The psychological concept of codependence abounds with paradox.
Posted Dec 11, 2014
Being codependent is hardly the same thing as simply being dependent. And in some ways, it’s crucial that these two types of dependency be recognized as distinct (as too often hasn’t been the case). Not that codependent individuals aren’t dependent on others. But, paradoxically, they’re primarily dependent on the other person’s dependence on them. So what’s the peculiar dynamic operating in such relationships? For—as this post will illustrate—it’s not very healthy for either party.
It’s also important to distinguish codependent relationships from interdependent ones. For as defined psychologically, codependence is clearly maladaptive and dysfunctional. It may have a certain mutuality to it, but it’s negatively symbiotic in a way interdependency is not. Having dependency needs isn’t by itself unhealthy. We all have them. In an interdependent relationship, however, each party is able to comfortably rely on the other for help, understanding, and support. It’s a “value-added” kind of thing. The relationship contributes to both individuals’ resilience, resourcefulness, and inner strength. All the same, each party remains self-sufficient and self-determining. They maintain a clear identity apart from the relationship and are quite able to stand on their own two feet.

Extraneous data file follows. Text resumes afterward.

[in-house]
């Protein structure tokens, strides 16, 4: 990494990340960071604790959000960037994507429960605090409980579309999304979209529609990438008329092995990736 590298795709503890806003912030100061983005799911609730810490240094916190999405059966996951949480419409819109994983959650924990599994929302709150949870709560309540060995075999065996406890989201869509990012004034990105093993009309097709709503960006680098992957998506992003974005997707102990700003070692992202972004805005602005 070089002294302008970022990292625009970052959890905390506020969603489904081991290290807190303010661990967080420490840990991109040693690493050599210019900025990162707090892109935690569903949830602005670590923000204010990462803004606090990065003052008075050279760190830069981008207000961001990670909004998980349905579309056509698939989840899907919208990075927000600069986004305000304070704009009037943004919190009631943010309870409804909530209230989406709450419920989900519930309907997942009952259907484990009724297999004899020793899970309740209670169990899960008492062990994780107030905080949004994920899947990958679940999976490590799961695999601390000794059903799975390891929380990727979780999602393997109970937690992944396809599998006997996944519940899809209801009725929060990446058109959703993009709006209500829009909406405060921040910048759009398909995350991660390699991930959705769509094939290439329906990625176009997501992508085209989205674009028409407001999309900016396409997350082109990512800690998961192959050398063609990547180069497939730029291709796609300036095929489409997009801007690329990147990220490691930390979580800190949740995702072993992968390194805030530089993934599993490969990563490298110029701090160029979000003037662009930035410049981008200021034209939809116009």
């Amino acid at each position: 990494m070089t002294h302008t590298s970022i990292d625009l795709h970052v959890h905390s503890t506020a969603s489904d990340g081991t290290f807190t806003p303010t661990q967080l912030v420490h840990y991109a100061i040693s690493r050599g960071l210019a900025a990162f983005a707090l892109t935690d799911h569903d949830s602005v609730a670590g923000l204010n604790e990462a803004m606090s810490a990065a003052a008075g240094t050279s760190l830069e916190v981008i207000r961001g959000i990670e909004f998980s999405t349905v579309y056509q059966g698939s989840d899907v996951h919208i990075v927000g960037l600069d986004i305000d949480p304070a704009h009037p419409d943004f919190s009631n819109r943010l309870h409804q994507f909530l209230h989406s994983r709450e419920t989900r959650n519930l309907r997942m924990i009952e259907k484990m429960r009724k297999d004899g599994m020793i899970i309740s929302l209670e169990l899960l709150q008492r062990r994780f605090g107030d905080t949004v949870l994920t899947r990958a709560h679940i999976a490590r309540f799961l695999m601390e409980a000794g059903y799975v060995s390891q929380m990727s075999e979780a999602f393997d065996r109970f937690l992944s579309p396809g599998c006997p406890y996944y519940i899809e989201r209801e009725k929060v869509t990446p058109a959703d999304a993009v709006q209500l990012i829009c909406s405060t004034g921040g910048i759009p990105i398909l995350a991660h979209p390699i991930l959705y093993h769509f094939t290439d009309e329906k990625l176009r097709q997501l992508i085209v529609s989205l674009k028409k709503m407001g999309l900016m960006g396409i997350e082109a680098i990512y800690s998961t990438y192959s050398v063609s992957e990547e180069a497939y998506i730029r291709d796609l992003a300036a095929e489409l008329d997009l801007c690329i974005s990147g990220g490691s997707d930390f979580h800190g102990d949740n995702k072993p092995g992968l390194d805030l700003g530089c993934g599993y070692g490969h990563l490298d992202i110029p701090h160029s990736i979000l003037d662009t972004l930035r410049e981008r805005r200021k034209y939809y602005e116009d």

On the contrary, a codependent union is one where both parties are over-dependent on each other. It’s a relationship in which the two individuals lean so heavily on one another that both of them are left “off-balance.” In their desperately trying to get core dependency needs met, their true identities are distorted, and their development and potential—personally, socially, and professionally—is stifled. The relationship is reciprocal only in that it enables both of them to avoid confronting their worst fears and self-doubts. As opposed to healthy dependency (defined here as interdependence), the codependent individual in such a relationship needs to be needed if they’re to feel okay about themselves. They simply can’t feel this way unless they’re giving themselves up, or “sacrificing,” themselves, for their partner. Sadly, without being depended upon (sometimes, virtually as a lifeline), they feel alone, inadequate, insecure, and unworthy.
Let’s now delve deeper into the anxieties—and secret shame—of those who suffer from this malaise.